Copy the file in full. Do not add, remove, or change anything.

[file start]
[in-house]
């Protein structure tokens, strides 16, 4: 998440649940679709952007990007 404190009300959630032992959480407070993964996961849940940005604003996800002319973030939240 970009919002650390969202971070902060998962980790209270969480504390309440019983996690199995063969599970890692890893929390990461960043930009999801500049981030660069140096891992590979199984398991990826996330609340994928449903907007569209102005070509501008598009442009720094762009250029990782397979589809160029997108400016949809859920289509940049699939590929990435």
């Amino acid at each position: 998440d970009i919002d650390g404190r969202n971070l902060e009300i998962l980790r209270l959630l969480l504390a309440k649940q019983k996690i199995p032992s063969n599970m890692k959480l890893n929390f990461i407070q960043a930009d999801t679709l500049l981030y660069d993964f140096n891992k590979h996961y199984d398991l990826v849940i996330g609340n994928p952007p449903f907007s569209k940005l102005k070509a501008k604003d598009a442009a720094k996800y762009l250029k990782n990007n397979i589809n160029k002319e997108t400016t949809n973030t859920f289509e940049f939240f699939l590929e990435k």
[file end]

[in-house]
């Protein structure tokens, strides 16, 4: 998440649940679709952007990007 404190009300959630032992959480407070993964996961849940940005604003996800002319973030939240 970009919002650390969202971070902060998962980790209270969480504390309440019983996690199995063969599970890692890893929390990461960043930009999801500049981030660069140096891992590979199984398991990826996330609340994928449903907007569209102005070509501008598009442009720094762009250029990782397979589809160029997108400016949809859920289509940049699939590929990435």
């Amino acid at each position: 998440d970009i919002d650390g404190r969202n971070l902060e009300i998962l980790r209270l959630l969480l504390a309440k649940q019983k996690i199995p032992s063969n599970m890692k959480l890893n929390f990461i407070q960043a930009d999801t679709l500049l981030y660069d993964f140096n891992k590979h996961y199984d398991l990826v849940i996330g609340n994928p952007p449903f907007s569209k940005l102005k070509a501008k604003d598009a442009a720094k996800y762009l250029k990782n990007n397979i589809n160029k002319e997108t400016t949809n973030t859920f289509e940049f939240f699939l590929e990435k």